There isn’t an official Sibling’s Day, but there should be. If you’re fortunate, brothers and sisters are your best, most loyal friends. Together you share a unique history, eyewitnesses to each other’s childhood, a whole map of memory and heart and home that only you can navigate together. You share a secret language too — an oblique reference here, a nickname there, instantly teleporting you back to some ancient family drama or eccentric relative.
Siblings ground you. They knew you before you were properly you. They say things to you that no one else would dare to; they have your back when all others have fled. They are parental interlocutors at tricky times. Co-conspirators against ‘the olds’ in youth, compatriots as they age and require care.
Aideen lost all that when Dara and Fiona died. She told this newspaper how if she had “a big problem or anything was going on in my life, they would be the first people I would go to – but obviously now I can’t do that”. Her children reminded her of her brother and sister.
I didn’t know Aideen particularly well — she’d asked me for advice recently and I’d been glad to help — but like many others, I felt I knew her well through social media.
Scrolling back through her tweets, I thought again about what a sweet, uplifting and fun presence she was. Sometimes her sadness slipped through — once, she tweeted that she was lonely, prompting hundreds of supportive replies. But hers was a largely happy timeline of photos of her rescue cat, Willow, her children, her mum and dad and lunch with pals like disability campaigner Dermot Devlin.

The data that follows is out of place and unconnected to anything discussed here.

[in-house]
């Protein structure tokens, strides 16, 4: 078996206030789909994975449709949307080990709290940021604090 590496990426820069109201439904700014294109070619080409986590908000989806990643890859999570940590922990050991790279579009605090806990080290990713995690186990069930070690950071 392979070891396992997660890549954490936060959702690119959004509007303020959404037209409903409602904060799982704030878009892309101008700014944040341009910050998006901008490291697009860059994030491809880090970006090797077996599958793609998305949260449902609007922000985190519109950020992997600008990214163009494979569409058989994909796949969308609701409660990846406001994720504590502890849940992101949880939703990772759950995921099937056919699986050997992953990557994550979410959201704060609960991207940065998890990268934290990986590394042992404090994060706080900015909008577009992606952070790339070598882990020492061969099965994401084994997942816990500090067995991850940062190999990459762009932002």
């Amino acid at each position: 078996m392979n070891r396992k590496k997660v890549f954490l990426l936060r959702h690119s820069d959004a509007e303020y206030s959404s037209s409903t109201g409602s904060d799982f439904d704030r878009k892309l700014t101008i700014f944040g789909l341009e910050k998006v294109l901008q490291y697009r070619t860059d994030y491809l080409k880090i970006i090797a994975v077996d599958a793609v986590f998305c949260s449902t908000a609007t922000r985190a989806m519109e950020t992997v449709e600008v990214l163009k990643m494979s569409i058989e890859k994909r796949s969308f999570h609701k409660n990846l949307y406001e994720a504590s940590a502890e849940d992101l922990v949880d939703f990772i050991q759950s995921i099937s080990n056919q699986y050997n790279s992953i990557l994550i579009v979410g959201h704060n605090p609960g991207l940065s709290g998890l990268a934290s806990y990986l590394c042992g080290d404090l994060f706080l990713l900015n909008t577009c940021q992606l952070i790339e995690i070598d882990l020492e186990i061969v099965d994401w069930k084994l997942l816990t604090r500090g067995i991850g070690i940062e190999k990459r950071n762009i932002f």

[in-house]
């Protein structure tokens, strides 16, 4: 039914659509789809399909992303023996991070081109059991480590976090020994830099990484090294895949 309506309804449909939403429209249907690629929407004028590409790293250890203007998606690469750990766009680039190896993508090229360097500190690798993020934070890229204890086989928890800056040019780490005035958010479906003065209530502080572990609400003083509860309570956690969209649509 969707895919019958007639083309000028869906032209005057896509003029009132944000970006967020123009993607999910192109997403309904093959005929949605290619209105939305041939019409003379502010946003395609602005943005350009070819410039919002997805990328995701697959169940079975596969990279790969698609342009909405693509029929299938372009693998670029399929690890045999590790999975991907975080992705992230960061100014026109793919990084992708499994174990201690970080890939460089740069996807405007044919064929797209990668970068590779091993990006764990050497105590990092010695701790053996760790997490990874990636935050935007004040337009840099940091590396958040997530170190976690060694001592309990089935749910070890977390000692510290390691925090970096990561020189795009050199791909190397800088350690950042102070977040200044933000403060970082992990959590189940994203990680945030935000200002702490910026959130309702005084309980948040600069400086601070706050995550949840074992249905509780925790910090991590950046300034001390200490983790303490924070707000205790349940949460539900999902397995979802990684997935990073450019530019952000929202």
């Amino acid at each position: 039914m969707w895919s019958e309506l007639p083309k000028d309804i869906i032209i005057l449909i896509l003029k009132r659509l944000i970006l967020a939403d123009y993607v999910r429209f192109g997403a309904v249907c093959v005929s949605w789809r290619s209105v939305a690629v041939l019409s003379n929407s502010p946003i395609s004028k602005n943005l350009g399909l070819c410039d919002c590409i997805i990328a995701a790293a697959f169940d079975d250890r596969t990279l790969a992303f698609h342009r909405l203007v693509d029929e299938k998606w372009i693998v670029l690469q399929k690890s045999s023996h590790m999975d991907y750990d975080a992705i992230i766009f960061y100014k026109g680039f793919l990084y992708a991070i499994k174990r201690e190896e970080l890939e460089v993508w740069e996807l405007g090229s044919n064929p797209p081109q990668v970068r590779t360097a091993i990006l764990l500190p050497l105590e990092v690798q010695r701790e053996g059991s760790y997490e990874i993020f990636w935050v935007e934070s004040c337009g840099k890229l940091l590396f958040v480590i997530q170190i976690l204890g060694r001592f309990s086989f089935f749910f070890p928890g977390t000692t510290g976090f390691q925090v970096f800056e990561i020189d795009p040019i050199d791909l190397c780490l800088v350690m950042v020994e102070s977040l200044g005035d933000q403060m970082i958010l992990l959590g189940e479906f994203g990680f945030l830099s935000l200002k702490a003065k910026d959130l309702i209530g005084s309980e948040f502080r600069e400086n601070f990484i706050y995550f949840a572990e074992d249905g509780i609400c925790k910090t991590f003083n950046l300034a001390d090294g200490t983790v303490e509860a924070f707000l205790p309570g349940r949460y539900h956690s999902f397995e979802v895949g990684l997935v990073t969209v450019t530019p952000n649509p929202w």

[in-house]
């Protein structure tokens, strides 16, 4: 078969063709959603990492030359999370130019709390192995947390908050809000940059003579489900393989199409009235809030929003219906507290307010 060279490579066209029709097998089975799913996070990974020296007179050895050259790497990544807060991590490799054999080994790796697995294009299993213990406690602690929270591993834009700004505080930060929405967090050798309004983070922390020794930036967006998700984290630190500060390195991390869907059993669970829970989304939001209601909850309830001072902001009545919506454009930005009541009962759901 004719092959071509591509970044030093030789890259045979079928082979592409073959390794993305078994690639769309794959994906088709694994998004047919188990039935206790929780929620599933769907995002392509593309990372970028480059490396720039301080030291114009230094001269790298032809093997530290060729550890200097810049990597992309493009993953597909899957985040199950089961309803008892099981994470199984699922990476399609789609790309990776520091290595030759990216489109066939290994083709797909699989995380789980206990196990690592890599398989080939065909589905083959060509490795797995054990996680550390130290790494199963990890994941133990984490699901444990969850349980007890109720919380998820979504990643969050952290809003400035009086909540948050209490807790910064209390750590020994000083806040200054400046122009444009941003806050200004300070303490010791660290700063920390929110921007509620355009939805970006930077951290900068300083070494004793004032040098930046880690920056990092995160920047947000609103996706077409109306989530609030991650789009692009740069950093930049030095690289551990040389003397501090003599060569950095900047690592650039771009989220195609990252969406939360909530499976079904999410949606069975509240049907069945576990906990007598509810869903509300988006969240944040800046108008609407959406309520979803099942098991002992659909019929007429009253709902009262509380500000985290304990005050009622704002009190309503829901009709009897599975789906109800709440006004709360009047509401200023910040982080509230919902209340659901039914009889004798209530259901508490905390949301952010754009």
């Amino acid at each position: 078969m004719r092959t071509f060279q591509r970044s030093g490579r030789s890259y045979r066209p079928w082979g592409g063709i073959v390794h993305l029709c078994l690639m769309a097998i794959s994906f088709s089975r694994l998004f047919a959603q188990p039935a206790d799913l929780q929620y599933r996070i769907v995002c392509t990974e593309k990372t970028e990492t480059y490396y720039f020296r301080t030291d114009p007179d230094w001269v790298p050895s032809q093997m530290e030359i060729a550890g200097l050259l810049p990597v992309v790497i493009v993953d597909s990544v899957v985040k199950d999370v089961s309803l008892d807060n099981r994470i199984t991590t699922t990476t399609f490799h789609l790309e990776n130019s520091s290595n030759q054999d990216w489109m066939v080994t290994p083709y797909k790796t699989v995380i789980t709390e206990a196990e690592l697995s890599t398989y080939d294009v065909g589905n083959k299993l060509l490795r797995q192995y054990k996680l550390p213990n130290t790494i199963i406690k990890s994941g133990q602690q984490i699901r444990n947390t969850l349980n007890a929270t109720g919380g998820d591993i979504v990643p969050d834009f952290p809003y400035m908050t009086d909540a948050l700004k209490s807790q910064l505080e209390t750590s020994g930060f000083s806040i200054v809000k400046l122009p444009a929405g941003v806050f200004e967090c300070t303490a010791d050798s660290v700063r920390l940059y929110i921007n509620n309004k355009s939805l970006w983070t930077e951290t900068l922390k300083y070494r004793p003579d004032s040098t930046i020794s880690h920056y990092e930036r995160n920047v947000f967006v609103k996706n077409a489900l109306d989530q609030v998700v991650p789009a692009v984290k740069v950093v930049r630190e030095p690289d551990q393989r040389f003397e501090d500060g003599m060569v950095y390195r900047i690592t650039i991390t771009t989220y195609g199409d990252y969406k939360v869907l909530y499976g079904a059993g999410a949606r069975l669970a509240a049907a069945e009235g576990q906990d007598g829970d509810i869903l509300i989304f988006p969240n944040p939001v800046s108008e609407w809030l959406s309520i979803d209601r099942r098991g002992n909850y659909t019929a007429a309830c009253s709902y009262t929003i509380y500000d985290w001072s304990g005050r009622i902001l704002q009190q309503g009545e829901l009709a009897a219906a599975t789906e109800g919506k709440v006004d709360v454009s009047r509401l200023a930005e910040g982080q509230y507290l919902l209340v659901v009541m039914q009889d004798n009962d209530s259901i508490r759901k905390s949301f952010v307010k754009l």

An antidote to online toxicity, she made friends from all backgrounds. Always the journalist, she live-tweeted her way through the election. When her pal, Emma Little-Pengelly, became MLA for Lagan Valley, she was among the first to tweet congratulations. It was a nice touch by Father McCartney to reference the DUP politician’s tribute to Aideen too.
She had grace in extremis; her final tweet last Friday was a kind decline to an interview request, completely understanding the journalist’s predicament.
Aideen’s favourite poem was Seamus Heaney’s Mid-Term Break, about the death of the poet’s infant brother. The line ‘Paler now, wearing a poppy bruise on his left temple’ was reminiscent of what her mother had said about her brother, Rory.
Heaney wrote powerfully of how a child’s death ran brutally against the natural order of things. Noel and Maura McGaughey have faced that four times.
Aideen greatly admired her parents’ forbearance. Despite having “been through so much” they were the “strongest” people who were determined “to enjoy what life has to offer”.
In that poignant tweet announcing that she was dying, her focus was fixed on the future still upstream for her beloved children, urging us to “keep an eye out” for her “kindest, sweetest most thoughtful kiddies”.
“What will survive of us is love,” wrote another poet, Philip Larkin. “We walk by faith not by sight,” said St Paul. Big questions. No easy answers.
Just as we’re bewildered by suffering, we cannot comprehend how others keep going. But somehow they do.